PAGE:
A digital sketch and a real sketch, a digital painting, a poster and a fake Magic card. From all of these different techniques come five pieces of art that are all worthy of a home in an art gallery, an art gallery featuring a Pop Culture exhibit to be exact.
Maybe it’s just me, but I was stunned by this digital sketch titled, “CDR – Aged Rogue” because it seemed to be more of a detailed sketch of Drachma from Skies of Arcadia. Now the piece was done for the Character Design Rush group on Facebook by artist Justin Wong a.ka. failstarforever.
While Drachma doesn’t wear a hooded cape and has a huge mechanical left arm, those differences aside, this could pass for the spitting image of Drachma. In fact, one could go so far as to say this “Aged Rogue” is just a younger version of Drachma, before he lost his arm.
Now, maybe only a fanatical Skies of Arcadia fan, like myself, could spot this, but I’d like to think that even the casual Skies fan could see it. After all, art is in the eye of the beholder and as such, Drachma is who I see in this digital sketch, which looks very much like an actual sketch, if you ask me.
It is no secret, I like the Duke Nukem franchise, but for me, and many others apparently, Duke Nukem 3D is the top of the heap. Now, I do believe this has a lot to do with the climate of pc gaming in the 90’s, but it’s still a unanimous PC classic. As such, this recreation of the first level in Duke Nuken 3D, Hollywood Holocaust by Tony Hughes, Kazuhira3574 is brilliant.
In his description Tony says that he “wanted to draw from the classic sprite-based version instead of the High-Resolution Pack’s fully 3D rendered version, since it felt more authentic,” and I could not agree more. But I was amazed that it only took him “20 minutes to get this far.”
This is very impressive and looking at a sketch of a video game, I know so well, changes how I look at it. This is so good in fact, it could have been the schematic they used to build the level off of.
Next up, is a piece that shows how a lot of us feel on Monday mornings and it is actually titled, “Monday Morning.” This was done by artist Rayner Alencar, from Brazil, for a contest of some sort back in 2012.
The caption is, “Nah.. too lazy..,” which says all that it needs to say, in my opinion. Mondays are not to be taken lightly, but in this case the character in the window is prepared.
A cup of steaming, hot coffee for maximum caffeination and it is in a Star Wars cup, which leads me to believe that this character is also invoking the powers of the Force, in order to tangle with Monday.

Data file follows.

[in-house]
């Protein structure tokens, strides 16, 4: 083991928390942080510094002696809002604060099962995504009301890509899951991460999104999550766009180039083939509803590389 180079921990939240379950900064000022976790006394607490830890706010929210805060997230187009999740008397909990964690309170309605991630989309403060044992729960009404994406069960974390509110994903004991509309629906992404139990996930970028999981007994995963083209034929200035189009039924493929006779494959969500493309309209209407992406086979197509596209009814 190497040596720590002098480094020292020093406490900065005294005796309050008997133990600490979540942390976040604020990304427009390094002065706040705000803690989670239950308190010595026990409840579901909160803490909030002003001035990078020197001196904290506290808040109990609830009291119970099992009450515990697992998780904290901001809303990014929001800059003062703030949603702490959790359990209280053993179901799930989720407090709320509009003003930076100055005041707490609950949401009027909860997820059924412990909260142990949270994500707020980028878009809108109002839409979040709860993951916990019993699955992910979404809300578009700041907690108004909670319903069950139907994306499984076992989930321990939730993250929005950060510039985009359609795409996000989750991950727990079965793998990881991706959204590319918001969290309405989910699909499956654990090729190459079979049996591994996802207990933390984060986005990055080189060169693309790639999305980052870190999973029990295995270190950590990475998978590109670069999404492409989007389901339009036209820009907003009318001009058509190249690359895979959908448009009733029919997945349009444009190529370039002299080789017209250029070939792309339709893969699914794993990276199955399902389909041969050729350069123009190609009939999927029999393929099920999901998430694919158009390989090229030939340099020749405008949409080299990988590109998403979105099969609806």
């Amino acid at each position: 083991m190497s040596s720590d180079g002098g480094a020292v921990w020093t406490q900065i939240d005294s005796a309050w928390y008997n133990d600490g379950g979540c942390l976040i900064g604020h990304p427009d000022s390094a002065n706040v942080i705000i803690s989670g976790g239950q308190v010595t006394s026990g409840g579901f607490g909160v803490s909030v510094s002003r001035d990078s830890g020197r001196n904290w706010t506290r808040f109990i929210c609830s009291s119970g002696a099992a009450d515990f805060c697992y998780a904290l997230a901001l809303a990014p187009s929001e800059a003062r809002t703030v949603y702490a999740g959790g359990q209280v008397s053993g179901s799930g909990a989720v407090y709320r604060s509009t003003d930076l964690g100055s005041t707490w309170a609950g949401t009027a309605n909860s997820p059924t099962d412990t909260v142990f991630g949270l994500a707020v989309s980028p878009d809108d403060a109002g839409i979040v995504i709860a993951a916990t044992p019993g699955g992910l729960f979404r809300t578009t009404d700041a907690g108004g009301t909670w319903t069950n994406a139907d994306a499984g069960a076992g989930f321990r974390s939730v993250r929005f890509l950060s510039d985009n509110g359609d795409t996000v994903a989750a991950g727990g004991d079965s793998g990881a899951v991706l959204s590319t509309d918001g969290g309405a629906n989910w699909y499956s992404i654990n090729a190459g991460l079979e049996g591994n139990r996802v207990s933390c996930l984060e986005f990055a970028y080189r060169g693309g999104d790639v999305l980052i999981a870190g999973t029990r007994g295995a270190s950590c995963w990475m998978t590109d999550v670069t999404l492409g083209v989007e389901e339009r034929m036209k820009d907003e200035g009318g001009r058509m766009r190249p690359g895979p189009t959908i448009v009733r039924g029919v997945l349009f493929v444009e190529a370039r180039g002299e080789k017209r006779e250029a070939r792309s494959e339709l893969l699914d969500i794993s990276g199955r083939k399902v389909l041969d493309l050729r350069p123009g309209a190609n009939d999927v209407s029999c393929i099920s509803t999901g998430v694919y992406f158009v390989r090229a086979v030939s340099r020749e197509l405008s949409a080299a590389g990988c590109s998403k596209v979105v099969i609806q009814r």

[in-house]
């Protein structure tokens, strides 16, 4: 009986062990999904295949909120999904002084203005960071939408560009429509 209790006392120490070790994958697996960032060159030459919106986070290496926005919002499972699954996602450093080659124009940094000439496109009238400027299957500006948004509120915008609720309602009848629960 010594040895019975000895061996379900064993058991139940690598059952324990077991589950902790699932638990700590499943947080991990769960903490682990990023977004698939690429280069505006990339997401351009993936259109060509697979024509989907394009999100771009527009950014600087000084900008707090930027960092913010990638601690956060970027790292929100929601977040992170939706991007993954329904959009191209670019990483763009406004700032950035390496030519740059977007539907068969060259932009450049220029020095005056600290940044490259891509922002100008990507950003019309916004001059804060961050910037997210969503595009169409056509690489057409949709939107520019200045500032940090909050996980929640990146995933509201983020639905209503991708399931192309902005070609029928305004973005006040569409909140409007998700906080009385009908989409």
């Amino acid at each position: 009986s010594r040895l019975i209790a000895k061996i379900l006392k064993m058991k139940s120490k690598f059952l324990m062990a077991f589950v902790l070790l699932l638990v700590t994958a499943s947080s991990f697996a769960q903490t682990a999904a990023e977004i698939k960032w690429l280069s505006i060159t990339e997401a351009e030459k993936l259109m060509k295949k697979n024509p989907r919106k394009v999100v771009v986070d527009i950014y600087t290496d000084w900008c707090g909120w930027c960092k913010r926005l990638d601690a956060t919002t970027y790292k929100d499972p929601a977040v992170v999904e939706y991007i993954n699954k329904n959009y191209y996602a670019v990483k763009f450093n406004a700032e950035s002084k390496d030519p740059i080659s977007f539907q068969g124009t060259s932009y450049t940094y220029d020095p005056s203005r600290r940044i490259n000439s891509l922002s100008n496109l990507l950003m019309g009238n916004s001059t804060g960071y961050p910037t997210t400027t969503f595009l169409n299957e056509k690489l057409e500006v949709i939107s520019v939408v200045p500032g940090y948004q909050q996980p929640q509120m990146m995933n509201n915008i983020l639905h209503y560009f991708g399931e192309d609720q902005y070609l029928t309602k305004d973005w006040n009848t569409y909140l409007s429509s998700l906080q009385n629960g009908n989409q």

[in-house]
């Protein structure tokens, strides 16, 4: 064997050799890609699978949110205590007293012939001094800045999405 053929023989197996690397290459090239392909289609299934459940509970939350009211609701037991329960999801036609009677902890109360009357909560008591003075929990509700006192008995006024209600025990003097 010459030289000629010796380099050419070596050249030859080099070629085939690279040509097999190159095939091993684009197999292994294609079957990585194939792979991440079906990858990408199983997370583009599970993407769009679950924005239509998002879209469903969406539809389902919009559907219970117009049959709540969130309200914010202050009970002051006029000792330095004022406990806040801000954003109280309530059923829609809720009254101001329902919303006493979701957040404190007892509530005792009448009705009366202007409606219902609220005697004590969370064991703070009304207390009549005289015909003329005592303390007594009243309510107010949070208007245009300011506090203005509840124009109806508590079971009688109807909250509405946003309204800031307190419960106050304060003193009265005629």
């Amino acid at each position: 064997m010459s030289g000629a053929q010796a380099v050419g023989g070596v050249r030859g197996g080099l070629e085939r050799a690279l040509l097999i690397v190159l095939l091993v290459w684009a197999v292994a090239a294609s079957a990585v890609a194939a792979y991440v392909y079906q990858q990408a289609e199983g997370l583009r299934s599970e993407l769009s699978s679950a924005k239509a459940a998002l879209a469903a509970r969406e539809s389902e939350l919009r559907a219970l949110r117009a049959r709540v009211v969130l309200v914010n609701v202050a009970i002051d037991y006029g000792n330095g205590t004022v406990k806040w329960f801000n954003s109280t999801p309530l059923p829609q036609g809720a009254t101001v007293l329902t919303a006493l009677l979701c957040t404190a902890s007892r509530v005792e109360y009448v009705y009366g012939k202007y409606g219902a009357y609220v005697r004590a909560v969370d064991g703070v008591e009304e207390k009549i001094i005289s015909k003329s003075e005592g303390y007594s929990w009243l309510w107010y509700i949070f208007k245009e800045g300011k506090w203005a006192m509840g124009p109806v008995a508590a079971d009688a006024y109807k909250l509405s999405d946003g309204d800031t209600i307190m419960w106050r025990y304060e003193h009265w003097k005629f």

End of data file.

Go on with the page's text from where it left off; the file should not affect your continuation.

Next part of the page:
Agents of S.H.I.E.L.D. is getting a lot of play with it’s overlap in Captain America 2: The Winter Soldier, but let us not forget that S.H.I.E.L.D. has been there since the beginning and in the beginning there was Nick Fury and Agent Coulson.
Coulson is back in Agents of SHIELD, something that is no surprise but let us not forget that Coulson played a huge role in at the end of the Marvel Cinematic Universe’s Phase 1 in Avengers.
This is a wonderful graphic representation of what, at the time, was Agent Coulson’s most heroic moment titled “The Agent Strikes Back.” ChaosnNDisaster captures Coulson, while borrowing the Star Wars, Empire Strikes Back logo and typeface, stealing a graphic style reminiscent of the poster for Reservoir Dogs.
It is in a word, brilliant, because of the styles borrowed to make up the piece and the content of the piece itself.
Making your own Magic: The Gathering cards is nothing new, but most of them are either hilariously ridiculous or created for a fandom i.e. Duke Nukem is a Summon Duke.
Damsel in Distress by SeleenArt is different. First off, it has a reasonable casting cost and power/toughness. The ability to kidnap the Damsel is great and I can think of ways to build a deck around such a card. And then there is the artwork.
It’s not a photo, it is legit art and it was done in the style of Douglas Schuler, one of the original illustrators for Magic: The Gathering. Schuler was responsible for the Queen of White, Serra Angel and SeleenArt mimics the style very well.
From video games and collectible card games to movies and main stream media, online art in communities such as deviantArt is a fertile land, full of talent, you just have to take the time to look.